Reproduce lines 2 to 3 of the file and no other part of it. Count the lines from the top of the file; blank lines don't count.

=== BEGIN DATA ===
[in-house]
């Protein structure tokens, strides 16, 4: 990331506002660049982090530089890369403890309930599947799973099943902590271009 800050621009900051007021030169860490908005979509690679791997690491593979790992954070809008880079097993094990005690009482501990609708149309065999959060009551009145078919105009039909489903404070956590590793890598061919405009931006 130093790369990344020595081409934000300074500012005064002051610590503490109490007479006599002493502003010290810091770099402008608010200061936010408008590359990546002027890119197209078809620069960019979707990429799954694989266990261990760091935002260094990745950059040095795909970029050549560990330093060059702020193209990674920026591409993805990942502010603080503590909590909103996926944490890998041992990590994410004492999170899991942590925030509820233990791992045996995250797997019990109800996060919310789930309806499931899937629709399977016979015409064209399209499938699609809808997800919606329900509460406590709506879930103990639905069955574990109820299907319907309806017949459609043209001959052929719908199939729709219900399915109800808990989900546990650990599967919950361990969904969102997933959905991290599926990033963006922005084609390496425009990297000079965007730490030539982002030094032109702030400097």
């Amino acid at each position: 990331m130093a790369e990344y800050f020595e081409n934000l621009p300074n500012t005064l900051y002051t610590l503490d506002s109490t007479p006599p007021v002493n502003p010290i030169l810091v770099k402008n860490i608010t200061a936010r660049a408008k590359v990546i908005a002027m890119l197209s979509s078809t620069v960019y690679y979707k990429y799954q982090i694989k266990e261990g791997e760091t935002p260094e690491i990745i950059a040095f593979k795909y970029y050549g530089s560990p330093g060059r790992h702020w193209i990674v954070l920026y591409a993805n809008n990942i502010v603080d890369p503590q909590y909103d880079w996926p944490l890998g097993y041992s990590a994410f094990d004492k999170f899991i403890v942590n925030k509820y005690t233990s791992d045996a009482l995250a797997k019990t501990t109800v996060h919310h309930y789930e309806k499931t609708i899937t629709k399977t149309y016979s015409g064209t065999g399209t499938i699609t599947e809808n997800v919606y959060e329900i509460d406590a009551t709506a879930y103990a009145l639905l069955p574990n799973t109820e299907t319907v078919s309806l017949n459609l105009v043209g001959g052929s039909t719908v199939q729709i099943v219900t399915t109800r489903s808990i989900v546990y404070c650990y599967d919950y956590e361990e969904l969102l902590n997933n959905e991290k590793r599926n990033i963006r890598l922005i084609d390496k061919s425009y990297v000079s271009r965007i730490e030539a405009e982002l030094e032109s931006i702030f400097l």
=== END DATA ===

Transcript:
């Protein structure tokens, strides 16, 4: 990331506002660049982090530089890369403890309930599947799973099943902590271009 800050621009900051007021030169860490908005979509690679791997690491593979790992954070809008880079097993094990005690009482501990609708149309065999959060009551009145078919105009039909489903404070956590590793890598061919405009931006 130093790369990344020595081409934000300074500012005064002051610590503490109490007479006599002493502003010290810091770099402008608010200061936010408008590359990546002027890119197209078809620069960019979707990429799954694989266990261990760091935002260094990745950059040095795909970029050549560990330093060059702020193209990674920026591409993805990942502010603080503590909590909103996926944490890998041992990590994410004492999170899991942590925030509820233990791992045996995250797997019990109800996060919310789930309806499931899937629709399977016979015409064209399209499938699609809808997800919606329900509460406590709506879930103990639905069955574990109820299907319907309806017949459609043209001959052929719908199939729709219900399915109800808990989900546990650990599967919950361990969904969102997933959905991290599926990033963006922005084609390496425009990297000079965007730490030539982002030094032109702030400097």
């Amino acid at each position: 990331m130093a790369e990344y800050f020595e081409n934000l621009p300074n500012t005064l900051y002051t610590l503490d506002s109490t007479p006599p007021v002493n502003p010290i030169l810091v770099k402008n860490i608010t200061a936010r660049a408008k590359v990546i908005a002027m890119l197209s979509s078809t620069v960019y690679y979707k990429y799954q982090i694989k266990e261990g791997e760091t935002p260094e690491i990745i950059a040095f593979k795909y970029y050549g530089s560990p330093g060059r790992h702020w193209i990674v954070l920026y591409a993805n809008n990942i502010v603080d890369p503590q909590y909103d880079w996926p944490l890998g097993y041992s990590a994410f094990d004492k999170f899991i403890v942590n925030k509820y005690t233990s791992d045996a009482l995250a797997k019990t501990t109800v996060h919310h309930y789930e309806k499931t609708i899937t629709k399977t149309y016979s015409g064209t065999g399209t499938i699609t599947e809808n997800v919606y959060e329900i509460d406590a009551t709506a879930y103990a009145l639905l069955p574990n799973t109820e299907t319907v078919s309806l017949n459609l105009v043209g001959g052929s039909t719908v199939q729709i099943v219900t399915t109800r489903s808990i989900v546990y404070c650990y599967d919950y956590e361990e969904l969102l902590n997933n959905e991290k590793r599926n990033i963006r890598l922005i084609d390496k061919s425009y990297v000079s271009r965007i730490e030539a405009e982002l030094e032109s931006i702030f400097l």